A forensic team on Tuesday afternoon finished collecting bones at a site in West Manchester Township where tree-trimmers first spotted a human skull on Monday, York County Chief Deputy Coroner Claude Stabley said.
A team from Mercyhurst University in Erie, led by forensic anthropologist Dr. Dennis Dirkmaat, arrived Tuesday morning and began excavating, according to Stabley, and finished their work just before 5 p.m.
"We have recovered a substantial amount of the skeleton," he said.
The bones were in a brushy area along Loucks Road between Carlisle Road and Haviland Drive, a small road that leads to the West Manchester Mall.
The area just off the road is low-lying, according to Stabley.
"It's rare that you find all the bones," he said.
That's because smaller bones are often the first to be carried away by scavenging animals, he said.
Likely an adult: Preliminary examination of the bones suggests they belonged to an adult, Stabley said.
Also found was one piece of unisex-type clothing, he said.
Stabley said how the person died remains a mystery, and foul play can't be ruled out.
"At this point, from what we've been able to observe, we don't see any grossly observable trauma," he said. "But until they examine the remains in depth, I can't say that there is no trauma."
The body has been at the site for some time, according to Stabley -- perhaps between a year and several years.
Stabley confirmed investigators have learned homeless people have been known to frequent the general area.
Mall security officers in the past have moved along homeless people who were hanging out within 200 yards of the spot where the bones were found, he said.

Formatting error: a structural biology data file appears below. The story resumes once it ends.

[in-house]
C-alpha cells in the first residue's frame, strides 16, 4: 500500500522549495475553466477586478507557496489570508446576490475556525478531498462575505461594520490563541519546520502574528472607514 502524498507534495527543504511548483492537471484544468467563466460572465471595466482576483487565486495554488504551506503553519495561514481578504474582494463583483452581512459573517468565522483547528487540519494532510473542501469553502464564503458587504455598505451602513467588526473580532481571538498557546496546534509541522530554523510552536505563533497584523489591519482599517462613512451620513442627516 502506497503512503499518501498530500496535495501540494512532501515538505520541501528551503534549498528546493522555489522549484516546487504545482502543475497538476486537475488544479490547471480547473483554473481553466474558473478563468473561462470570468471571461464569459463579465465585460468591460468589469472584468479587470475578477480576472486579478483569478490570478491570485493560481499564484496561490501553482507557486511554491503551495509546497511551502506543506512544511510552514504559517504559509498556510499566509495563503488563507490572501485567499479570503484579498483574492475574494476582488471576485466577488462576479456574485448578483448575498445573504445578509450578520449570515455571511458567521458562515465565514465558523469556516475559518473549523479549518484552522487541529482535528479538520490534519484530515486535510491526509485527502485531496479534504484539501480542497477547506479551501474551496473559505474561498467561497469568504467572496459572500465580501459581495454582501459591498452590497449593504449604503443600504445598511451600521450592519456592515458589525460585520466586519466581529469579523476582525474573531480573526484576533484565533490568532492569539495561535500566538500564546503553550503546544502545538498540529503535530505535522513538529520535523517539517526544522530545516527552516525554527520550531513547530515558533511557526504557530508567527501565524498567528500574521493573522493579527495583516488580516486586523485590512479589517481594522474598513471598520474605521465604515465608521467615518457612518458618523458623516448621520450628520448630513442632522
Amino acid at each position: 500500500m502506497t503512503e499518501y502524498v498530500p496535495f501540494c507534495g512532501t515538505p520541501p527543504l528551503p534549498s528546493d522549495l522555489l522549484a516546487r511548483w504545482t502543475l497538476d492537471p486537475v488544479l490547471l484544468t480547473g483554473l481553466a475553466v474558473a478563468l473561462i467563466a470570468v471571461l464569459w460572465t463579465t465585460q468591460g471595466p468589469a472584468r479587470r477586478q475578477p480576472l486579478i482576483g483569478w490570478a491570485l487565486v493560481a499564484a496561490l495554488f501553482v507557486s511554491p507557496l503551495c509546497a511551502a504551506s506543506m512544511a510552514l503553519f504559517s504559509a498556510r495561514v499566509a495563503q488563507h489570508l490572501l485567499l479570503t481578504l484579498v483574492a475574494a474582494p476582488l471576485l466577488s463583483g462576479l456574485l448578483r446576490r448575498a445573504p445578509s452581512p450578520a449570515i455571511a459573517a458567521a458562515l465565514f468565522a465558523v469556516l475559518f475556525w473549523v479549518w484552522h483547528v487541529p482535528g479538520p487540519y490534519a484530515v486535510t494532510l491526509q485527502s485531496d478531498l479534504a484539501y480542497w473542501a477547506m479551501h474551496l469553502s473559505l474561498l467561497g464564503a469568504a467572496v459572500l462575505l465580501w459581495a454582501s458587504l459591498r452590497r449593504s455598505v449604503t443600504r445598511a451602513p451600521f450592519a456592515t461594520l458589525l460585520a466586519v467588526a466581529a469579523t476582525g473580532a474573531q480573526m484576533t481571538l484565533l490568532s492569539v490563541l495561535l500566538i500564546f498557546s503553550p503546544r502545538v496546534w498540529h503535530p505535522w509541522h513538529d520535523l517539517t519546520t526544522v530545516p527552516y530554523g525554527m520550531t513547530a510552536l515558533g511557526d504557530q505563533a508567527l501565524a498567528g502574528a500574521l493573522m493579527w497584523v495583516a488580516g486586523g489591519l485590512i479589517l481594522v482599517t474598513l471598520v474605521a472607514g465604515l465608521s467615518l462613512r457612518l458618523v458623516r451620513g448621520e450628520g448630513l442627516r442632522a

The background: West Manchester Township Police were called to the site Monday after tree-trimmers spotted the body, and police protected the scene until Dirkmaat, the anthropologist, arrived, York County Coroner Barry Bloss said.
"This guy is considered one of the very best in the field," Bloss said.
Bloss said the area was not disturbed until Dirkmaat and his team could arrive.
"They like to be the ones to do the digging," he said.
Bloss said the person could have died a natural death, had an accident, committed suicide or been the victim of foul play.
He said it appears the skull has been there for some time, though he said it's hard to know exactly how long.
Reading the bones: Bloss said Dirkmaat will take the remains back to his lab at Mercyhurst for examination. Forensic anthropologists can often determine gender, age and race from bones, but not always, according to the coroner.
"Sometimes the measurements don't always tell the whole story," Bloss said.
He said he doesn't yet know how long it might take to solve the mystery, especially if no other bones are found.
Dirkmaat's team also will try to extract DNA from the bones and have a DNA profile done.
-- Reach Liz Evans Scolforo at firstname.lastname@example.org.